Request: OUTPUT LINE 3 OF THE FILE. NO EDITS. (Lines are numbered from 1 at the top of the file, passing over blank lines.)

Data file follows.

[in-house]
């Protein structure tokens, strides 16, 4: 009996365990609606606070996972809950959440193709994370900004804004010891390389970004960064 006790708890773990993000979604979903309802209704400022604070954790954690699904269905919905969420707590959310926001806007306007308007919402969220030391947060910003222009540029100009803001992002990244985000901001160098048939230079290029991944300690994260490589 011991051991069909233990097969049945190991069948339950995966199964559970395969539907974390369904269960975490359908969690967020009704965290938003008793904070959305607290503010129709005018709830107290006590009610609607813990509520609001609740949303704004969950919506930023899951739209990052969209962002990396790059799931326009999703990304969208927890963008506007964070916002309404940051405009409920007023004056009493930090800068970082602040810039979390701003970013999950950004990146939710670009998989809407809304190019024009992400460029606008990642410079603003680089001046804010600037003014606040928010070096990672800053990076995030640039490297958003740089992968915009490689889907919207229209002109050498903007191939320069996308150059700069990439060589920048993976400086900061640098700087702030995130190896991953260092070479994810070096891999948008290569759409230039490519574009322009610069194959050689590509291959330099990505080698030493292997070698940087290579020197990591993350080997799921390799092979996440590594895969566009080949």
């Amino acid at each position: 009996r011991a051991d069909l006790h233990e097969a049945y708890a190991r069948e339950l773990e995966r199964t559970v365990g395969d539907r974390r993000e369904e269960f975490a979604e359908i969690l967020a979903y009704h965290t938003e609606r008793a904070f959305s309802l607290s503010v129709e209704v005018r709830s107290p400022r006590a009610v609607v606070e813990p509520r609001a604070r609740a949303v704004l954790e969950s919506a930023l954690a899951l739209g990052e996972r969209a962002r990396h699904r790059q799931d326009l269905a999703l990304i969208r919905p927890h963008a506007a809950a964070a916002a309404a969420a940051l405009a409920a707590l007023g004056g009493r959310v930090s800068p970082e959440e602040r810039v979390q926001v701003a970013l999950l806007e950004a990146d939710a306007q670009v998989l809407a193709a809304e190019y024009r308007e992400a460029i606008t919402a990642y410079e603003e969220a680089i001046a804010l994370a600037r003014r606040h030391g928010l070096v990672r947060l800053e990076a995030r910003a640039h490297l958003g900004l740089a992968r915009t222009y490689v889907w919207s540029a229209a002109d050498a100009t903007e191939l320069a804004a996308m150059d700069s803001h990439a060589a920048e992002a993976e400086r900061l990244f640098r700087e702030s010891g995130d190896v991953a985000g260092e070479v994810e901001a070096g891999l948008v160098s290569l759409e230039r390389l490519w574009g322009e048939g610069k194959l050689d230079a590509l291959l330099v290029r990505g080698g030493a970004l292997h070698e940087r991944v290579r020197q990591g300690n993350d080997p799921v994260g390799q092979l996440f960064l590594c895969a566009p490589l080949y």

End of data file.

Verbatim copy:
């Amino acid at each position: 009996r011991a051991d069909l006790h233990e097969a049945y708890a190991r069948e339950l773990e995966r199964t559970v365990g395969d539907r974390r993000e369904e269960f975490a979604e359908i969690l967020a979903y009704h965290t938003e609606r008793a904070f959305s309802l607290s503010v129709e209704v005018r709830s107290p400022r006590a009610v609607v606070e813990p509520r609001a604070r609740a949303v704004l954790e969950s919506a930023l954690a899951l739209g990052e996972r969209a962002r990396h699904r790059q799931d326009l269905a999703l990304i969208r919905p927890h963008a506007a809950a964070a916002a309404a969420a940051l405009a409920a707590l007023g004056g009493r959310v930090s800068p970082e959440e602040r810039v979390q926001v701003a970013l999950l806007e950004a990146d939710a306007q670009v998989l809407a193709a809304e190019y024009r308007e992400a460029i606008t919402a990642y410079e603003e969220a680089i001046a804010l994370a600037r003014r606040h030391g928010l070096v990672r947060l800053e990076a995030r910003a640039h490297l958003g900004l740089a992968r915009t222009y490689v889907w919207s540029a229209a002109d050498a100009t903007e191939l320069a804004a996308m150059d700069s803001h990439a060589a920048e992002a993976e400086r900061l990244f640098r700087e702030s010891g995130d190896v991953a985000g260092e070479v994810e901001a070096g891999l948008v160098s290569l759409e230039r390389l490519w574009g322009e048939g610069k194959l050689d230079a590509l291959l330099v290029r990505g080698g030493a970004l292997h070698e940087r991944v290579r020197q990591g300690n993350d080997p799921v994260g390799q092979l996440f960064l590594c895969a566009p490589l080949y």